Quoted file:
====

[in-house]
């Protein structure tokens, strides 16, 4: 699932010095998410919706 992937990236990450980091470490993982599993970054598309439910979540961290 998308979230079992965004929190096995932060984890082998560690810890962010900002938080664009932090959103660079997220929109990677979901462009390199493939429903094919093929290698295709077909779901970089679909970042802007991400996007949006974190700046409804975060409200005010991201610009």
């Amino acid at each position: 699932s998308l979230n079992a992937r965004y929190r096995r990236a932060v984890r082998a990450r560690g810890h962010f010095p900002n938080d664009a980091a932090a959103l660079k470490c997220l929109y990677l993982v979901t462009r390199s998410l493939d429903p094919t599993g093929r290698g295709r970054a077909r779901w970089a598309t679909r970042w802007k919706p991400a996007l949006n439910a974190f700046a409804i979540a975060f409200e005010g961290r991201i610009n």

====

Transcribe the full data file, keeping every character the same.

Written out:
[in-house]
């Protein structure tokens, strides 16, 4: 699932010095998410919706 992937990236990450980091470490993982599993970054598309439910979540961290 998308979230079992965004929190096995932060984890082998560690810890962010900002938080664009932090959103660079997220929109990677979901462009390199493939429903094919093929290698295709077909779901970089679909970042802007991400996007949006974190700046409804975060409200005010991201610009």
């Amino acid at each position: 699932s998308l979230n079992a992937r965004y929190r096995r990236a932060v984890r082998a990450r560690g810890h962010f010095p900002n938080d664009a980091a932090a959103l660079k470490c997220l929109y990677l993982v979901t462009r390199s998410l493939d429903p094919t599993g093929r290698g295709r970054a077909r779901w970089a598309t679909r970042w802007k919706p991400a996007l949006n439910a974190f700046a409804i979540a975060f409200e005010g961290r991201i610009n």